Dress clips made their debut in the 1920’s, as costume jewelry began in to rise in popularity. No longer were opulent pieces exclusive to the wealthy. Jewelry designers now had the opportunity to design pieces that were bold, innovative, and unusual. Dress clips were designed as ornamentation for a dress or fur coat, particularly to highlight a striking design feature such as a flattering neckline or lapel. They were designed as a single clip or as a matching set. Some pairs were even designed as a “duette,” where the two pieces could connect to form a brooch.
Some fun ways to wear dress clips:
- Wear in the corners of a square neckline
- Wear two on the same side of the a v-neckline
- Dangle from a velvet ribbon to make a statement necklace
Above: Olivia Palermo styles her dress clips with three very different, modern-casual outfits.
Sweater guards (a.k.a. Sweater Clips) are the perfect accessory to compliment your favorite cardigan sweater. A cousin of the aforementioned dress clips, sweater guards are designed as a pair of two clips attached by a decorative chain. They are both functional and fashionable. They keep your sweater placed securely on your shoulders, yet, dress up an otherwise plain sweater by adding some visual interest.
These beauties are actually experiencing a resurgence in popularity due to sellers on eBay and Etsy . You can find a wide selection of sweater guards on both sites, with some authentic vintage pieces as well as replicas.
Cameos are often regarded as the ubiquitous piece of vintage or estate jewelry. You would be hard-pressed NOT to find one in any jewelry store’s estate jewelry collection. Amazingly, these intricate shell cravings have been around for thousands of years starting with the early Greeks and Romans. Cameos were used throughout history to depict Biblical, mythological, and historical figures. In fact, the modern notion of a woman’s silhouette carved into the shell did not become popular until Queen Victoria’s time.
While cameos are the perfect reflection of older times, how do they fit into the modern style scene?
Some fun ways to wear cameos:
- As a pendant on a chain. Some cameos are actually designed with this in mind; the inclusion of a hidden bail that flips up makes this possible.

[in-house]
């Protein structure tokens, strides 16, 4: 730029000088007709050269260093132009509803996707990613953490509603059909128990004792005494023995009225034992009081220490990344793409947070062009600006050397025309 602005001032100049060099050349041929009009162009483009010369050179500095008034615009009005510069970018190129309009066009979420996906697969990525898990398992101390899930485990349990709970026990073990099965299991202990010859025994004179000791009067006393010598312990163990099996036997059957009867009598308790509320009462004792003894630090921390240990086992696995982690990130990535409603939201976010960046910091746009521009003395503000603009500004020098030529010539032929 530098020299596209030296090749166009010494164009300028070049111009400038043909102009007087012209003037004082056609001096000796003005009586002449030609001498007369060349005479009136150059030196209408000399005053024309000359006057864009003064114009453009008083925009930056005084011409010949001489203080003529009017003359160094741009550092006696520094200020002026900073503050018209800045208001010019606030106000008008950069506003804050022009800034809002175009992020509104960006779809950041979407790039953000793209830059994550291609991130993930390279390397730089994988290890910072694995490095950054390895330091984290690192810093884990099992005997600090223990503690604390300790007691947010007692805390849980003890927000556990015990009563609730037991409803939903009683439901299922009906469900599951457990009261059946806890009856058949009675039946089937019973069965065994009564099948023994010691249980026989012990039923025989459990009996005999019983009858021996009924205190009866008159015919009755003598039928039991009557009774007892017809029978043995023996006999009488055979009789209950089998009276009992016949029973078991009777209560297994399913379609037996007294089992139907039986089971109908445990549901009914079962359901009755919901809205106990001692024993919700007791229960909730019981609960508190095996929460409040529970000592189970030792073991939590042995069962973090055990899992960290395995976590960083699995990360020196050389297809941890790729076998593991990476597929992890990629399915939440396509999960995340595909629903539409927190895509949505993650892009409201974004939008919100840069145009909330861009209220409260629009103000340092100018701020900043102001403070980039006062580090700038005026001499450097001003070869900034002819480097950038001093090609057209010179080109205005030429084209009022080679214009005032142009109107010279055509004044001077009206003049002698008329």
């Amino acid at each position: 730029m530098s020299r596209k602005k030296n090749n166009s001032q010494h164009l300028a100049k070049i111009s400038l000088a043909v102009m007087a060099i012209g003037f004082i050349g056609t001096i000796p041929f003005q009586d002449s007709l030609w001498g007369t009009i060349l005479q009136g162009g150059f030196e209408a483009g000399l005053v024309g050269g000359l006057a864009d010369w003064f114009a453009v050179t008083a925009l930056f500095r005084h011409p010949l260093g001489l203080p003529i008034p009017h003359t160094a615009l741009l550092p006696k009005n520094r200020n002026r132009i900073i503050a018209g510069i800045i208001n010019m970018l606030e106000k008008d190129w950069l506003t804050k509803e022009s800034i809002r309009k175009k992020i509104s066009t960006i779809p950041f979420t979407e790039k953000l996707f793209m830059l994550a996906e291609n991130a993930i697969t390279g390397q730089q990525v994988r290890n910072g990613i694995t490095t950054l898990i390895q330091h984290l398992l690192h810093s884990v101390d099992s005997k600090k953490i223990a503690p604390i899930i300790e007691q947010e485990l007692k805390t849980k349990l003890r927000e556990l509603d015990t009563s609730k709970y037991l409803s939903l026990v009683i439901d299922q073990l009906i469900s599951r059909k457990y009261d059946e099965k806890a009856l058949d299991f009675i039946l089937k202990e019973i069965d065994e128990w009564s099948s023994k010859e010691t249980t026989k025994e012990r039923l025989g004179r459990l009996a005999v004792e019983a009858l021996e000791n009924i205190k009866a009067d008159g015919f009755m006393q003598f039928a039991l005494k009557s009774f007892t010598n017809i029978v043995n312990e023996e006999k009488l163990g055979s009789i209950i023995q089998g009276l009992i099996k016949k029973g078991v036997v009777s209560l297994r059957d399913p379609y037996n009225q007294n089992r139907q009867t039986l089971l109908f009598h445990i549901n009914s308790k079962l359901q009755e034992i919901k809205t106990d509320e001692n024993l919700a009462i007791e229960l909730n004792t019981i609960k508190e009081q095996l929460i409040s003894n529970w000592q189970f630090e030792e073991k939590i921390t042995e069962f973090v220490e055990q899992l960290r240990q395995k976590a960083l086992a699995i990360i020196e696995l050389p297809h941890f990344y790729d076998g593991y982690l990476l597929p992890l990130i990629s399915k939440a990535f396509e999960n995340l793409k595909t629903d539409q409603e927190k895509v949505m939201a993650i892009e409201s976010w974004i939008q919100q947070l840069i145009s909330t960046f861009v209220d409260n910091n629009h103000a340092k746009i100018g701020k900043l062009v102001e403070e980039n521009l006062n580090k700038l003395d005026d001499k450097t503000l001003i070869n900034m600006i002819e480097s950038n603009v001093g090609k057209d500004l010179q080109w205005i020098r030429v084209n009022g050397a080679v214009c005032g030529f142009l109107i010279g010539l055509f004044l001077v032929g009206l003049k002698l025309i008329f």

- Adorn your favorite hat or scarf with a cameo, like the singer Rhianna.
The predecessor to the modern wristwatch, the pocket watch, was first developed in 16th century Europe by a German master locksmith named Peter Henlein. They were designed to be transitional in size between clocks and watches. For the remainder of the 16th century, style trends evolved from round pendant shaped to more unusual ones, including books, fruit, animals, and even skulls! For the 17th century, gents’ pocket watches shifted to being carried in a pocket rather than being worn as a pendant. Ladies’ watches remained styled as a pendant well into the 20th century.
The 20th century saw the rise of the modern wrist watch as we know it today. Wearing a pocket watch was no longer en vogue for neither women nor men. Despite a slight resurgence during the 1970s and in recent years (due to the popularity of the Steampunk movement), they have never really made a lasting comeback.
How does an old-fashioned time telling device find its way among modern marvels like smartphones and smartwatches? A monogrammed pocket watch would make for a very romantic gift from a bride to her groom. The possibilities are endless.
Some fun ways to a pocketwatch:
- Wear an engraved pocket watch as a stylish pendant
- Embellish a skirt by wearing the watch from belt loops
Did you know?
Early pocket watches were designed with only the hour hand. The minute hand did not appear later until the 17th century.
Pearls have stood the test of time, much like diamonds, as classic and always fashionable gemstones. All women, both young and old, can easily incorporate pearls into their jewelry wardrobe. Most people are used to seeing medium to large-sized pearls incorporated into to the design of their favorite piece. Only few may be aware that tiny pearls were once used to embellish a piece as freely as diamonds are today. These small natural stones were known as seed pearls and peaked in popularity during the Victorian Era.
The majority of the seed pearl jewelry in the market today dates back to the late 19th century. We propose that they should make a comeback in a big way. Seed pearls add dimension to a piece in a way that diamonds just cannot. They make a great accent for unusually cut gemstones, drawing the focus to stone rather than adding tons of unnecessary sparkle.
Seed pearl jewelry should be given the same care as other, perhaps more traditional pieces of pearl jewelry. Care should be take when cleaning pearl jewelry; exposure to harsh chemicals should be limited. When in doubt, bring your pearl jewelry to an established jeweler who will know just the right way to keep your pearls in great shape.